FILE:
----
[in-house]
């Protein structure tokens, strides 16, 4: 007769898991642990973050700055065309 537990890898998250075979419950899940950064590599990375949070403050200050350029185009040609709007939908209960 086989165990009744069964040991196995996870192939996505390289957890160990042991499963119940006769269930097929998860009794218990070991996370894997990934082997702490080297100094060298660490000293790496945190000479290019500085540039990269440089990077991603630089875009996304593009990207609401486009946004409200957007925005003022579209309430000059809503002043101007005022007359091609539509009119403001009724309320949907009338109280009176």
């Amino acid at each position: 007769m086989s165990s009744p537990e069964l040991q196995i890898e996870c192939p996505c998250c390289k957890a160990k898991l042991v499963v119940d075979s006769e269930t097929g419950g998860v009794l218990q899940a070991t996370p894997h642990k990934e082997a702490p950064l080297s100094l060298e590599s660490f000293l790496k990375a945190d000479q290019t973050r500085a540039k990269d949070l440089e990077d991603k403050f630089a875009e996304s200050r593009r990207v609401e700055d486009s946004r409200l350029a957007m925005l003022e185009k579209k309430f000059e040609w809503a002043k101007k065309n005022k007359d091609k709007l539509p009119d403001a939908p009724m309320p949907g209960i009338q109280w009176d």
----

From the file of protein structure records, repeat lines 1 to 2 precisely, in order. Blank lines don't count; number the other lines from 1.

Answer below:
[in-house]
């Protein structure tokens, strides 16, 4: 007769898991642990973050700055065309 537990890898998250075979419950899940950064590599990375949070403050200050350029185009040609709007939908209960 086989165990009744069964040991196995996870192939996505390289957890160990042991499963119940006769269930097929998860009794218990070991996370894997990934082997702490080297100094060298660490000293790496945190000479290019500085540039990269440089990077991603630089875009996304593009990207609401486009946004409200957007925005003022579209309430000059809503002043101007005022007359091609539509009119403001009724309320949907009338109280009176």